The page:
Recruiters and hiring managers, take note. It is increasingly likely that a job candidate will have a tattoo, or even more than one.
Nearly three in 10 Americans (29 percent) have at least one tattoo, according to a 2015 Harris Poll, up from approximately two in 10 (21 percent) in 2011. And among Americans sporting ink, approximately seven in 10 (69 percent) have two or more tattoos.
Millennials are the job candidates most likely to have tattoos. In fact, almost half of these workers, 47 percent, have at least one tattoo, and 37 percent have two or more. A significant number of Millennials, 15 percent, have five or more tattoos.
Gen Xers are also fans of body art: 36 percent have ink, 24 percent have two or more tattoos, and 9 percent have five or more tattoos.
When it comes to piercings, findings are similar. Among people born after 1980, one in four has a piercing some place other than an earlobe, according to the Pew Research Center.
As might be expected, company hiring policies as they pertain to tattoos and piercings vary greatly. Creative fields, like tech, generally are more accepting of such forms of self-expression. Businesses where staff members interact with a wide segment of the customer population tend to be more conservative when it comes to body art.
AMC Entertainment, which owns movie theatres worldwide, for example, will not hire film crew members with visible tattoos above the collarbone, facial piercings, and unnatural colored hair.
Airlines typically won’t hire flight attendants with visible tattoos. Regional carrier SkyWest Airlines is one example. SkyWest even includes information about tattoos at its website, under the heading, Flight Attendant Career Guide: “Tattoos must not be visible at any time while in uniform. Examples of visible tattoo locations include, but are not limited to, hands, arms, neck, face, legs, and feet. Tattoos cannot be concealed by the use of makeup and/or bandages.”
Consistency in Hiring
Companies that wish to establish a policy prohibiting tattoos and piercings should follow best practices. As with all policies, it is important that guidelines be written and specific. For example, “excessive tattoos” is subject to interpretation. Similarly, attempting to define tattoos as “tasteful” vs. “offensive” will not serve your company well.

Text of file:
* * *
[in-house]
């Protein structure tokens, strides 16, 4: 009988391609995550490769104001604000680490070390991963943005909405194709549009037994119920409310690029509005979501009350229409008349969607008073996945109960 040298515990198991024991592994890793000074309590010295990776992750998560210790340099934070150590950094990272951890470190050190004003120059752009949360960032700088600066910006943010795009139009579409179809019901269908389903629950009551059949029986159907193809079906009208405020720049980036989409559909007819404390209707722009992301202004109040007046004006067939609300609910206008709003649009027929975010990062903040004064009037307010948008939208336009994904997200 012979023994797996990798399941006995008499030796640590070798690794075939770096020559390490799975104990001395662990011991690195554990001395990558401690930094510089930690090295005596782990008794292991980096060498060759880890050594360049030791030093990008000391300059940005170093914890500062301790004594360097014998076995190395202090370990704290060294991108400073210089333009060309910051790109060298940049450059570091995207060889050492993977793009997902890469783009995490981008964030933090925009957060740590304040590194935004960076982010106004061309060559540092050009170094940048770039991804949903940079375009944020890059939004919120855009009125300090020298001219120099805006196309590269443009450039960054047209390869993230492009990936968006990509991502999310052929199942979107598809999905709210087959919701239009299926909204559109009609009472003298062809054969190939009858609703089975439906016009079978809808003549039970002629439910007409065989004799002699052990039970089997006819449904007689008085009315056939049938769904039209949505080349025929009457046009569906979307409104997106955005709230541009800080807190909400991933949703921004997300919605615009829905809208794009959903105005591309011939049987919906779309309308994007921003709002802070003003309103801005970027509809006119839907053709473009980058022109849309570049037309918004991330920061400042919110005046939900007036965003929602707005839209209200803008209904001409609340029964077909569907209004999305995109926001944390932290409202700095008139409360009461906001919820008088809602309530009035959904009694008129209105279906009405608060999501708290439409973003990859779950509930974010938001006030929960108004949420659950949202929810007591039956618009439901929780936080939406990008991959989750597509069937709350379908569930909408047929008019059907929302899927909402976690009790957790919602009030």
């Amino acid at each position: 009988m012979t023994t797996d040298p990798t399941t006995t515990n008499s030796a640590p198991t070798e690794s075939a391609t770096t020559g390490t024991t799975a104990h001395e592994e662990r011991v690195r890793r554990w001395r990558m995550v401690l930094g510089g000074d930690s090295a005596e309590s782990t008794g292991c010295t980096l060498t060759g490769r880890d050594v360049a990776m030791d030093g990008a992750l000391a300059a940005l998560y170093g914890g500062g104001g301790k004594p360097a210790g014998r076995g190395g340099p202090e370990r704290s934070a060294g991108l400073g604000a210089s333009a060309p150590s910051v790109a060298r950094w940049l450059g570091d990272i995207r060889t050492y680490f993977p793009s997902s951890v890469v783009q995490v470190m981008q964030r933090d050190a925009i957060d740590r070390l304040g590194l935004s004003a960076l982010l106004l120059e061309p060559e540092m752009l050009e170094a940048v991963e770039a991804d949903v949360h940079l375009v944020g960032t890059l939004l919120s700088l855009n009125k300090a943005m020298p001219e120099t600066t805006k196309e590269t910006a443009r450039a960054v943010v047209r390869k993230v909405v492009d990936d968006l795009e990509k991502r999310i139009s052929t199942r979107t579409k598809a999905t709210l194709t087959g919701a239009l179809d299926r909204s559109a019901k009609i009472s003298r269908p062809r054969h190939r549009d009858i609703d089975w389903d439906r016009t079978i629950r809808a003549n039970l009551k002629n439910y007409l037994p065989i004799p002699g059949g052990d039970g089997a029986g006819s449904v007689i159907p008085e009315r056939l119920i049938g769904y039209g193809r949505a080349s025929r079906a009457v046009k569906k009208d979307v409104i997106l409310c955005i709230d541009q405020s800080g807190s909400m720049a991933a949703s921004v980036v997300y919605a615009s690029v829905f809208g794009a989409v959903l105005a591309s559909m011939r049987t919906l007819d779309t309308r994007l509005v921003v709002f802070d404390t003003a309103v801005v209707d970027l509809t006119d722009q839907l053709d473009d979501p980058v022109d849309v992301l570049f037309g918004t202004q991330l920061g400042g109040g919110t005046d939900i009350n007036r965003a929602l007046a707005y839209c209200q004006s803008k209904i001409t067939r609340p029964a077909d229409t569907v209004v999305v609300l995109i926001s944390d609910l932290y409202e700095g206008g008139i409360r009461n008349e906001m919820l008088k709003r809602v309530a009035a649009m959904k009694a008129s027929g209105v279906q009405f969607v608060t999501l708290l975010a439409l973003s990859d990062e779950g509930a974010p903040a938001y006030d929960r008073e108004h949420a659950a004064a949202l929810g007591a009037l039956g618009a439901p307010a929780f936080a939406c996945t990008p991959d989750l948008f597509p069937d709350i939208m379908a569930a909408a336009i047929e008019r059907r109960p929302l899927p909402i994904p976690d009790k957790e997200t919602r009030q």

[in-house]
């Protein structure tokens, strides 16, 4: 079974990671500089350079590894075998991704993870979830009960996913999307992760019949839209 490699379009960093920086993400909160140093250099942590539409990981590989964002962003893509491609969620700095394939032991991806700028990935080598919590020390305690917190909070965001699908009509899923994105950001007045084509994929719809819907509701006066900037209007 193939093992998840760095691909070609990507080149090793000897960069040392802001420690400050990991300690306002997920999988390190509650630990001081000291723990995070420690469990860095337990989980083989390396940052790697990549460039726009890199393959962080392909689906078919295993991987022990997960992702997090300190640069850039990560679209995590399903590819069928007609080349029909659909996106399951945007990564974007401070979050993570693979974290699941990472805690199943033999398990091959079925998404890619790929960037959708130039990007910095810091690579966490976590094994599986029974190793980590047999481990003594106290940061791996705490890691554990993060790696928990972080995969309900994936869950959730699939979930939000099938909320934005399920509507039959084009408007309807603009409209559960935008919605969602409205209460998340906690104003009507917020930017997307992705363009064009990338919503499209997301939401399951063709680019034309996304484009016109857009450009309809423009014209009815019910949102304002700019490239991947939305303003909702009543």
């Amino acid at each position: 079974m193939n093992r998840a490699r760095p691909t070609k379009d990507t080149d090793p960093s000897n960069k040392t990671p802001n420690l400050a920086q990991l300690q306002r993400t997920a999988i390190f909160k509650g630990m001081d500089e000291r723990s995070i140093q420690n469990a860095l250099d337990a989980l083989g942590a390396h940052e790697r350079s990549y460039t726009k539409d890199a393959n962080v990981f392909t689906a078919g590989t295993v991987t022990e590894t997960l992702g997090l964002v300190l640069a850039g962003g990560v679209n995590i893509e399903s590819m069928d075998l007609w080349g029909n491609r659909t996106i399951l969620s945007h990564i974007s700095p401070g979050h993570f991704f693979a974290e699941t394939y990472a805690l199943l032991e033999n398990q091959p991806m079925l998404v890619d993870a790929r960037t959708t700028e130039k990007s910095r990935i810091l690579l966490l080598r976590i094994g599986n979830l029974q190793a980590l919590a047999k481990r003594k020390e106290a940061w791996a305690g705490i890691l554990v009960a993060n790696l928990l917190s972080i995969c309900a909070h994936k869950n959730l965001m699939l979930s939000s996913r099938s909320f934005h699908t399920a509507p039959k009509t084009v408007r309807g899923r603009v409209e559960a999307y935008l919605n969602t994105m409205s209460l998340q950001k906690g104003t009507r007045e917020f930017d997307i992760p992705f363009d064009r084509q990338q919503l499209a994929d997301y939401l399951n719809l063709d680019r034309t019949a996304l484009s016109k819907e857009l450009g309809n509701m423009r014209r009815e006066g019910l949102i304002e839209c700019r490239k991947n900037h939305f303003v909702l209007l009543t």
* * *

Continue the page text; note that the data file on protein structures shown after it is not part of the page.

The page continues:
In general, the more details a policy provides the better. The term “unnatural colored hair,” for example, would benefit from additional information, as in “unnatural colored hair (dyed pink, blue, green or purple, for example).”
It is also important that policies be enforced consistently.
However, common sense may occasionally need to prevail.
In 2006, AMC fired an 80-year-old military veteran, after learning that he had tattoos on his forearms—tattoos he got when he was a 17-year-old Marine. The man had worked as a ticket taker at a New Jersey cinema for 15 years before the faded tattoos, which were reminders of his World War II service, were discovered. After the veteran contacted a lawyer and the local media were alerted, the employee was reinstated, with back pay.
The story, originally featured in the Asbury Park Press, has since been shared on Cinema Treasures, a website about movie theaters. It has also become an urban legend among employees and job candidates with ink.
|Paula Santonocito, Contributing Editor for Recruiting Daily Advisor, is a business journalist specializing in employment issues. She is the author of more than 1,000 articles on a wide range of human resource and career topics, with an emphasis on recruiting and hiring. Her articles have been featured in many global and domestic publications and information outlets, referenced in academic and legal publications as well as books, and translated into several languages.|